Whether or not it is intentional, I also notice traces from some of my other favorite artists like Matthew Palladino, Richard Coleman and a few others, but Ben's work is definitely unique in its own right. The paintings are stunning in person and his latest collection at The Infantree titled, Talking Shop, marks his first solo exhibition.
Benjamin approaches each painting as a story waiting to be told. Images are often embedded with multiple levels of meaning and retain a desire to mine past histories. Exploring these ideas through painting allows many possible resolutions; his inclinations toward stark, bold, and often flat imagery hint toward a kind of certainty that is difficult to attain in our modern world.
The shallowly spaced compositions offer refuge for floating heads, coiled snakes, bodiless arms, and textile-influenced pattern. These elements build a complex, personal vocabulary, which recalls the folk-art prevalent in my Pennsylvania upbringing. The creation of a familiar, but skewed world, the sensation of the unheimlich, is what fuels his work.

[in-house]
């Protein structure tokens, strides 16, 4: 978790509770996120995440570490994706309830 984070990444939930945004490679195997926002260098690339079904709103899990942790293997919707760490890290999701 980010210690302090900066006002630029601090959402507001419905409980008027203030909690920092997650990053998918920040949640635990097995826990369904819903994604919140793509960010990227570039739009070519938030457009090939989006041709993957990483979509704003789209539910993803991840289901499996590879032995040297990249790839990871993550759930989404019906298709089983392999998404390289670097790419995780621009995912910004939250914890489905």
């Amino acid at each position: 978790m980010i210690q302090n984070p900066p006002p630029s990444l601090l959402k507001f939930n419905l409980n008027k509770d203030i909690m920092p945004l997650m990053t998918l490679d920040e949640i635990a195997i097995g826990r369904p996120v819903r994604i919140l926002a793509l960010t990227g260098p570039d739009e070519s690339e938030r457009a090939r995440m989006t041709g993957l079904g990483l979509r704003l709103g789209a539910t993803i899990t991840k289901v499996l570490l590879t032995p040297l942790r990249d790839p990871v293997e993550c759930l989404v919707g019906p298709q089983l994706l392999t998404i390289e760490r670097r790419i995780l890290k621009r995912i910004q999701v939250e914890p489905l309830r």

Here's some words from Ben regarding his recent Solo show:
"In my first solo show ‘Talking Shop’ characters are highlighted in a historic and stoic fashion. My goal in this show was to investigate a further psychological profile of my subject matter—giving them a history, solidifying their existence in relics. I wanted to document the dueling emotions ingrained in the working class psyche – one of burden and pride. Arising, also, are icebergs, aquariums, and antique vases—extending the vocabulary into a surreal landscape of homage and struggle."
I'm sure we will see more from him soon. Thanks Ben!
Julian Duron - julian [at] fecalface.com